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In God’s Creatures, a Rocky Coastal Irish Landscape Makes a Hospitable Home for Savage Lies

6 minute read

God’s Creatures is set in an Irish coastal town where the women stick together seemingly inseparably, all sharing the same hopes and values, unspoken or otherwise. A group of them work together in a fish-processing plant, stepping out for cigarette breaks where casual gossip can segue into conversations that plumb matters of life and death. Everyone goes to the pub together. Grandmothers look after their grandbabies so their daughters can go to work or enjoy a few hours of freedom. And when one woman loses a son, all the mothers mourn as if he were her own. But even in this close-knit sororal community, there’s always a man to drive a wedge into lifelong friendships, and those closest to him are the least likely to see it happening. The tragedy at the heart of God’s Creatures is that love can blind us to others’ pain.

Directed by two Americans, Anna Rose Holmer and Saela Davis, and produced by Fodhla Cronin O’Reilly—who grew up in a Kerry fishing village on the west coast of Ireland and wanted to tell a story that would capture some of the particulars of life there—God’s Creatures is both culturally specific and acutely universal. (The script was written by Shane Crowley, a childhood friend of Cronin O’Reilly’s who grew up in a neighboring town.) Emily Watson plays Aileen, a manager at the local fish plant who’s trustworthy both as a boss and as a friend—everyone seems to like and respect her. Her son, Brian (Paul Mescal), whom she hasn’t seen in years, shows up mysteriously one day—he’d decamped to Australia for reasons that are never quite explained, beyond some tension between him and his father, Con (Declan Conlon). But Brian, cheerful and affable, is now home to stay, determined to resuscitate the family’s dormant oyster-farming business. Con remains skeptical that Brian will follow through, but Aileen is delighted. She’s a woman with responsibilities and anxieties, but when Brian’s around, her face is a flower turning toward the sun. She can’t believe he’s come back to her.

Emily Watson in "God’s Creatures"Courtesy of A24

But there are subtle, almost imperceptible, signals that Aileen may not be seeing Brian as others do. A local mother who has just lost her own fisherman son in a drowning accident—in this community, it’s considered bad luck to teach children to swim, because a man who knows how might drown while trying to save another—seems reluctant to give Aileen some of her son’s old clothes to pass along to Brian. At first, that moment reads simply as a grieving woman’s reticence about parting with her child’s possessions, though it later takes on some darker shades of possibility. And one of the youngest women in the group, Sarah (Aisling Franciosi), clearly has mixed feelings about Brian’s reappearance. There’s evidence that the two have had a romantic relationship in the past, though she makes it plain, one evening down at the pub, that she has no desire to rekindle whatever they had.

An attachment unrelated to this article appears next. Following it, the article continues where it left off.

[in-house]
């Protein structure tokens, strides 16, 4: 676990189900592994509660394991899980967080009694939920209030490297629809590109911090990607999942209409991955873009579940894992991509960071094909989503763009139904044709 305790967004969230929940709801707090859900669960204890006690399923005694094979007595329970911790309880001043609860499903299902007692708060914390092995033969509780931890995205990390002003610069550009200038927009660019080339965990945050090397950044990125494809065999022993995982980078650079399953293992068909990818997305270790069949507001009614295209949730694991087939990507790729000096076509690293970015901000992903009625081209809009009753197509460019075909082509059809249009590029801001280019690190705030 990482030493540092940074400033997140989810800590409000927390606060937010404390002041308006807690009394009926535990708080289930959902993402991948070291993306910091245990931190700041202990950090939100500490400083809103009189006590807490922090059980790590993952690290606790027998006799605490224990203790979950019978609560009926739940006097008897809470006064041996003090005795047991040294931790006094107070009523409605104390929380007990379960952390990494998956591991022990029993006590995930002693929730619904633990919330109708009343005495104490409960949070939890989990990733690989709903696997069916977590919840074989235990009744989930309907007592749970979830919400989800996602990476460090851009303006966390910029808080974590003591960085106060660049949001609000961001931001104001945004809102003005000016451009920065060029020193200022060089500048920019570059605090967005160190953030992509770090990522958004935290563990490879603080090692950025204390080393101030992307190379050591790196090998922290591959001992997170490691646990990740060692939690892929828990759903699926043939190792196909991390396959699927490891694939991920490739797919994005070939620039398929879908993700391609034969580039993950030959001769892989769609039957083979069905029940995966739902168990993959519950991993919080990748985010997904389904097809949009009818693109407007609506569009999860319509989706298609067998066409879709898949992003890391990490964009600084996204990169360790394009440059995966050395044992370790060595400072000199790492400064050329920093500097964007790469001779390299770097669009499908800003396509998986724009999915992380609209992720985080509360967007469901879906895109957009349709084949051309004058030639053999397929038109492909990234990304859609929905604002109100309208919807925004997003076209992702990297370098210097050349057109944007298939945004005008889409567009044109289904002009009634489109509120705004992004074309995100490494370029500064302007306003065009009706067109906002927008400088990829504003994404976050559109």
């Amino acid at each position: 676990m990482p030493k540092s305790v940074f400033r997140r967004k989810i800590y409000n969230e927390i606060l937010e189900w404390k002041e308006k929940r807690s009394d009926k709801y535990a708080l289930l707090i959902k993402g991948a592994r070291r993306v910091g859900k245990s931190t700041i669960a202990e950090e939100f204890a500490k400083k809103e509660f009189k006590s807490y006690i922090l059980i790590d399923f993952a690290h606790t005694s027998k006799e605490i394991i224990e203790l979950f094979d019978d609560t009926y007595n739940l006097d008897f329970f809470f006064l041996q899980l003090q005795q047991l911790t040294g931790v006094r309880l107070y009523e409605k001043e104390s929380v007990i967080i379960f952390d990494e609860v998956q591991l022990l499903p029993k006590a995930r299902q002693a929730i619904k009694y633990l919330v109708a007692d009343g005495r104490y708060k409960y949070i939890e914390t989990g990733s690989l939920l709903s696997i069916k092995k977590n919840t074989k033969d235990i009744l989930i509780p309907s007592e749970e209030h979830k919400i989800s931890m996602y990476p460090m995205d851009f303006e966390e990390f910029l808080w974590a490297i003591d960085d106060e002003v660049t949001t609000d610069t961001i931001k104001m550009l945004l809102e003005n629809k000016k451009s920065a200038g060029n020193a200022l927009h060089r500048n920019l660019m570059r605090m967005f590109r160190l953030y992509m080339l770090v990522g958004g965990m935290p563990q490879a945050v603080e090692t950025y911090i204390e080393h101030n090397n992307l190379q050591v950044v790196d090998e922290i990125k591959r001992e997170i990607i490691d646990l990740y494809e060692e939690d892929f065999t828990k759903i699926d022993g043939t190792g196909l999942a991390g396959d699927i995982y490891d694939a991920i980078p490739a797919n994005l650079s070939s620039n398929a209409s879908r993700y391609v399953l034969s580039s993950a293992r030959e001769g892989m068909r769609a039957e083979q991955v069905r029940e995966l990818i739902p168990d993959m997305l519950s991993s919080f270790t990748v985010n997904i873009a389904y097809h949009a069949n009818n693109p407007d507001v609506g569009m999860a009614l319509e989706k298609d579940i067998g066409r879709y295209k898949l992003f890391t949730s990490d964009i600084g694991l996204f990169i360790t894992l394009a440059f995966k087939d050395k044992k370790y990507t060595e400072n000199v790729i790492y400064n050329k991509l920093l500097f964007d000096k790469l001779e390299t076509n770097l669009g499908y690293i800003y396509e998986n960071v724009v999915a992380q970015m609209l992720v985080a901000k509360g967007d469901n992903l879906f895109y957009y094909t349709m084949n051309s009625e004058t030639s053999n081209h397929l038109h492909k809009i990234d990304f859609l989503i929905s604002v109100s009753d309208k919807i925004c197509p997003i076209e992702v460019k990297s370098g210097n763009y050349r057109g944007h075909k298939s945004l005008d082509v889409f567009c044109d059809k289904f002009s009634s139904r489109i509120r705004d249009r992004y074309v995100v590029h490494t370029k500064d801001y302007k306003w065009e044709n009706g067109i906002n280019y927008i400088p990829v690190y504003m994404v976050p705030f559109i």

The drama in God’s Creatures builds slowly before taking a jagged hairpin turn. Brian is charged with sexual assault, which shocks—and yet doesn’t really shock—the community. The men close ranks around their own, while the women seem to support the accuser only privately. And Aileen can’t even countenance the possibility that her son might be guilty. As Mescal plays Brian, we see flashes of furtiveness, instances where his shuffling charm could actually be an insidious form of manipulation. But he seems to have made Aileen whole again, even though she hadn’t even acknowledged she’d been broken. Aileen also has a daughter, Erin (Toni O’Rourke), a young mother herself, though Aileen seems to gaze through her rather than see her. It’s almost as if Erin were an inconvenient conduit standing between Aileen and her beloved infant grandson.

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God’s Creatures is a movie with a lot to say, about a culture that goes to great lengths to protect its men while expecting its women to maintain silence. More subtly, it explores the complicated nature of consent: human relationships have messy edges, and signals can get crossed—but those truths don’t automatically constitute a mantle of protection for an aggressor. Cronin O’Reilly and Crowley have been developing this story for more than a decade; they’re showing us a world they know firsthand. But the picture benefits from being filtered through the eyes of outsiders. This is Holmer’s second feature as director, following her bracing and imaginative coming-of-age picture The Fits. Davis, her codirector, was The Fits’ editor, and she and Holmer (along with a third writer, Lisa Kjerulff), conceived the story.

Holmer and Davis approach this world with both curiosity and compassion, but they also see what’s unforgiving about it. The movie, like the rocky coastal landscape in which it’s set, has a spiky, rugged texture. When we see the moon, it’s caught between the craggy black fingers of a tree. The score (by Danny Bensi and Saunder Jurriaans) features flute tones as tense as a cyclone and drums as wild as a nervous heartbeat. Gulls gather outside the fish plant, eager to peck at the bloody innards tossed their way. The wind that tousles Aileen’s hair is cold and grainy—we can tell just by looking. God’s Creatures is a story about women doing the best they can by one another in a place where the odds are stacked against them. It’s a chilly film but not a heartless one; sometimes the nature of forgiveness is captured best in a small sliver of light.

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